Preparing for Drone Work

So what do you need to do to prepare for drone pictures? If it is a developed property, then you’ll want to ensure that the property is cleaned up from clutter such as hoses, toys, yard equipment, fallen branches, etc. You’ll also want to have all vehicles removed from view if possible, along with other items such as trailers. Doing this will provide a cleaner final product.

As a courtesy to neighbors it is recommended that you make them aware that you are planning drone services for your property, and that there is a possibility that their property may inadvertently be partially included in parts of the final images. In order to fully capture a property, it is often difficult to avoid completely from capturing even the smallest amounts of your neighbors property. Giving them the heads up gives them the opportunity to remove any items they may not want seen on the outside of their property. It also gives the opportunity to avoid any conflicts that could arise after the fact. There is no law requiring you to do so, but is only a suggestion.

To help minimize the possibility of capturing more property than is supposed to be, it is recommended that some form of imagery be provided ahead of time that shows the property lines for the property to be captured. This can be in any form, whether a plot plan or satellite image, so long as it clearly identifies to property boundaries and is a satellite view. It is also recommended (though not required) that either the agent or the property owner be present to help ensure that we stay within the property limits, sufficiently capture the property, and act as a safety observer in case power lines and trees are present.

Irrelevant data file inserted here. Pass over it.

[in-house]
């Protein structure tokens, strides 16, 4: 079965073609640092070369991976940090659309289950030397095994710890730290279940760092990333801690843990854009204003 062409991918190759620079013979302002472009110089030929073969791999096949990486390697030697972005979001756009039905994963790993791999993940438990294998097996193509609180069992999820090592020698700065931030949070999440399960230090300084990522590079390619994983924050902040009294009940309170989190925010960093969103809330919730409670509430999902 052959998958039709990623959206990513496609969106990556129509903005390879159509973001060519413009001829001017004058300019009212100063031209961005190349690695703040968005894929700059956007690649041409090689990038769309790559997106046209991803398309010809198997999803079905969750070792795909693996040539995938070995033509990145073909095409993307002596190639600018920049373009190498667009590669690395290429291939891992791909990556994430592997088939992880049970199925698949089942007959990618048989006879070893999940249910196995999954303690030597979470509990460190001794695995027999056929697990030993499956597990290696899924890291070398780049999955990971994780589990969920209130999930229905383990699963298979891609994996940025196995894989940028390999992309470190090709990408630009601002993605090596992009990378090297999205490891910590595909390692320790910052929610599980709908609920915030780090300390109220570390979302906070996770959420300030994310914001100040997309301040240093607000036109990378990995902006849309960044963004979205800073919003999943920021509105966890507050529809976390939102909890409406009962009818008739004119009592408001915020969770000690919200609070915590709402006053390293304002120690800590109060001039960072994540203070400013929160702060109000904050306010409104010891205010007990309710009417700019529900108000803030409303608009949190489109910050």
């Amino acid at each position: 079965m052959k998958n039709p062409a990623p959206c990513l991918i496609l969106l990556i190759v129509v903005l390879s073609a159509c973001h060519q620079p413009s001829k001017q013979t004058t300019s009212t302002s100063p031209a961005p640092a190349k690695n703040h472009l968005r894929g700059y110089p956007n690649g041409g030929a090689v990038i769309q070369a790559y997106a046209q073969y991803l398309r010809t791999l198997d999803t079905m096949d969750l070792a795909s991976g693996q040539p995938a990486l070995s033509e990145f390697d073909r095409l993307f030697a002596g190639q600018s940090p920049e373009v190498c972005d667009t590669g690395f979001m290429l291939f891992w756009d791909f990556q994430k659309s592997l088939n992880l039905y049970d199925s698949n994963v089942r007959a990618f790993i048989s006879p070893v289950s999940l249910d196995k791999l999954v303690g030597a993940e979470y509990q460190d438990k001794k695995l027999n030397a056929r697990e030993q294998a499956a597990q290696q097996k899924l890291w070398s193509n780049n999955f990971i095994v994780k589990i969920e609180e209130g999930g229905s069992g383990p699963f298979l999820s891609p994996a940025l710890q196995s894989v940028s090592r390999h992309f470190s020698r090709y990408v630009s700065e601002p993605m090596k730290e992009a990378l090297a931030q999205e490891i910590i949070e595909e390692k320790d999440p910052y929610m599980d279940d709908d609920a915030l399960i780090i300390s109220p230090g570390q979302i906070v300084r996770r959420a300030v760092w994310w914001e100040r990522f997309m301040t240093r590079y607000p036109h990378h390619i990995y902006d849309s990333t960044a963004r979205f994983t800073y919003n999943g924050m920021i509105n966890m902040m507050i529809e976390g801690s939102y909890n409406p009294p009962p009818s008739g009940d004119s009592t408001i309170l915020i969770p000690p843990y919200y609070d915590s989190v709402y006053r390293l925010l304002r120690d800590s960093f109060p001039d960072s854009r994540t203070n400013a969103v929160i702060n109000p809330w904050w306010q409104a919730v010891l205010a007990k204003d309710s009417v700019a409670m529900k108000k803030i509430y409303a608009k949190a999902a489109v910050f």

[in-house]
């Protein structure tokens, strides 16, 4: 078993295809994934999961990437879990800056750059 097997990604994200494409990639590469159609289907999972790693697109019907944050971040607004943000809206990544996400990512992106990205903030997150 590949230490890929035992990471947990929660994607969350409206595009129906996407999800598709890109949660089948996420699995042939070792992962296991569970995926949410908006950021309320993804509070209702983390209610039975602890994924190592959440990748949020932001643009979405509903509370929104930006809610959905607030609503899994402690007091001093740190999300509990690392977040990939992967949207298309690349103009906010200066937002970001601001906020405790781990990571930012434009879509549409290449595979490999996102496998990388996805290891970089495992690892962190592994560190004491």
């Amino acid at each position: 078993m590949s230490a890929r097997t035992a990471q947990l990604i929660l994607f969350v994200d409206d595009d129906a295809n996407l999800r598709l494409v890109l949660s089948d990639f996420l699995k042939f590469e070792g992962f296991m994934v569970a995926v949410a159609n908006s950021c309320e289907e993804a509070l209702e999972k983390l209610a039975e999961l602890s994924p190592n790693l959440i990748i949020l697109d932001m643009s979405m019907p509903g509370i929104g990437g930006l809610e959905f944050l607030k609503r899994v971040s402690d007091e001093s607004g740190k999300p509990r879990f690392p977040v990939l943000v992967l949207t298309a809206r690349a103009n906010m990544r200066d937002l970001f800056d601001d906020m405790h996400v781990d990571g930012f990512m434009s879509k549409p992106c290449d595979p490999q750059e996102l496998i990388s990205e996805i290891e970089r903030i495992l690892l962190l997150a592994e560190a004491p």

For any drone operations to happen, there’s a few conditions that must be met first.

  • Weather conditions must be conducive to drone operations. Drones can handle a substantial amount of wind, but it is not recommended to operate a drone under extremely windy conditions. It is better to wait for a better weather day than risk the dangers in order to hurry and get the imagery.
  • Be aware of whether or not the property is within five miles of an airport. If so, then authorization may need to be acquired ahead of time by the drone operator.
  • Will there be people and vehicles present? The FAA prohibits drone operations directly over persons not directly involved with the drone operations, and from operating directly over moving vehicles (traffic). Generally this should not be a problem but may be if a property is alongside a heavily trafficked road, or if the property is in a development area where construction workers are present outside nearby.
  • Ensure the operator is good to go. The operator is required by the FAA to hold a remote pilot license, and that their drone be registered. Insurance is not currently required, but is recommended. Beyond this, you want to make sure that your drone operator is in good health and fully functional both physically and mentally.